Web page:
I'm going to say beforehand that this essay needs some serious work, and I am gladly taking any form of criticism.
When I found out that our summer reading assignment was The Picture of Dorian Gray, I expected it to be a fairly simple assignment. I had already seen the black-and-white 1945 movie version and I had been reading pre-1900 texts since seventh grade. However, the story was not at all like I thought it would be. I scanned the pages for something even remotely close to a positive statement, but there was none to be found. That got under my skin a little because the kind of literature I enjoy usually includes some degree of happiness. As I read further, I came to hate, loathe, and despise every character in the story, especially Lord Henry. It seemed like he didn't do anything, except come up with one epigram after another or go on about his principle of hedonism. Then there's good old Dorian Gray, the willing pupil of Lord Henry. Whenever it looks like he will do the right thing, he does the opposite, bringing ruin to the people who really care about him. What bothered me about this is the fact that anyone could be so weak as to allow themselves to become essentially "a face without a heart." On top of that, I can't quite comprehend Oscar Wilde's purpose in writing such a tale. Even after delving into an in-depth analysis of the central themes and motifs, I still don't understand what he was trying to prove. Was it really just to point out that art is useless?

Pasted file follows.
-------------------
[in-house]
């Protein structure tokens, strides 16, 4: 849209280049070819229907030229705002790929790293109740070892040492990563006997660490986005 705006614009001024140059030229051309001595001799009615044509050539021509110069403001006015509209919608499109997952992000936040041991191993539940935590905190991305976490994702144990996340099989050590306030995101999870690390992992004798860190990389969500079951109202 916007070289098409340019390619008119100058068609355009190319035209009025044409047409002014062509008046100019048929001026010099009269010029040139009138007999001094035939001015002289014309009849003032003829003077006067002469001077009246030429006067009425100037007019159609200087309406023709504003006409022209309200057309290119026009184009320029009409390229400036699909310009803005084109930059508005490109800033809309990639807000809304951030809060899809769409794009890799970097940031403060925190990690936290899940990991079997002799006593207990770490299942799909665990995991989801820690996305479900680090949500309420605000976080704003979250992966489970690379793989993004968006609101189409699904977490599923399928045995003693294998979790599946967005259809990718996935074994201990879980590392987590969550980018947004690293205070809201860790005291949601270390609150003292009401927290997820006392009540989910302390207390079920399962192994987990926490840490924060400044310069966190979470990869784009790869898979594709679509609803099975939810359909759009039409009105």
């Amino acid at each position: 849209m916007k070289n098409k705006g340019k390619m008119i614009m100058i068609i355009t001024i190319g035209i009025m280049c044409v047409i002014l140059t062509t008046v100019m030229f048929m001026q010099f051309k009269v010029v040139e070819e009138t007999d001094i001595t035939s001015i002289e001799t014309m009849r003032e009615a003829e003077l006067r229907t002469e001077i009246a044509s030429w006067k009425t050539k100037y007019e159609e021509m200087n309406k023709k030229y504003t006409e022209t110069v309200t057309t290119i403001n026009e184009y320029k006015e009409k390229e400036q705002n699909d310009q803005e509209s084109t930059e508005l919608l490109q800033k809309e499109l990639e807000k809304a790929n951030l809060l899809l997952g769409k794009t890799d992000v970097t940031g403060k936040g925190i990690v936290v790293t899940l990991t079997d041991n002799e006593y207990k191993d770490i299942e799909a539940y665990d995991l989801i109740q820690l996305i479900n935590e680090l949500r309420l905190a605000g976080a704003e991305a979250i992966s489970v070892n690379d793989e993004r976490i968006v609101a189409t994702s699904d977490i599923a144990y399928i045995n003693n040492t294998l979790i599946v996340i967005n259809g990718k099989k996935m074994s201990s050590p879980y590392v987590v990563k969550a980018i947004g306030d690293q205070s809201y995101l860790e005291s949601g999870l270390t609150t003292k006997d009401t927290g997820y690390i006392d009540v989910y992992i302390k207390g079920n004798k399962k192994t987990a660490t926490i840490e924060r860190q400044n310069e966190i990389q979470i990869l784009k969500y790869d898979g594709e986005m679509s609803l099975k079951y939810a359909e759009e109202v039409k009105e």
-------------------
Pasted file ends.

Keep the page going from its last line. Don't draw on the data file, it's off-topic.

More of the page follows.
Is there a prompt you are suppose to be answering to or...?? That would help :). Is this a literary analysis or a vague summary? To me, it sounds like a big rant about a book and presenting a question is certainly not answering another. Include the prompt for further understanding!
Yeah...I kind of forgot to mention the prompt didn't I? Well, anyway I'm re-writing the entire thing.
Updated UVA Supplemental "Unsettling" Essay: The Picture of Dorian Gray
I posted my original version earlier, but I completely re-wrote it.
What work of art, music, science, mathematics, or literature has surprised, unsettled, or challenged you, and in what way? (I didn't forget this time!)
To me, The Picture of Dorian Gray was a highly unsettling piece of literature. It wasn't at all like I imagined it would be; a dark tragedy full of vile, self-destructive deeds. However, my primary conflict with the book came when I began to grasp its themes of hedonism and materialism. It was inevitable. On just about every single page I would run into something that dealt with these negative ideologies. This presented a major problem for me because I have always been an idealistic optimist who strives to see the positive side in everything. However, as I continued to flip through the pages of Oscar Wilde's creation, I found very little in the way of positivity. The result; I came to hate, loathe, and despise just about every character presented in the book, especially Lord Henry. It seemed like all he would do is sit around and wait for the perfect opportunity to blurt out his latest epigram. In fact, one of the most unsettling things in this book came from him. At one point, Lord Henry states that "it is in the brain, and the brain only, that the great sins of the world take place." Being a religious person, I contemplated the sentence. What a world without sin or the possibility of sinning be like? The answer was simple. I didn't want to know. Still, I was glad I read this book because it challenged me to think about things that were outside of my comfort zone.
I think this was an overall good essay. I think you managed to state exactly in what the book was unsettling for you.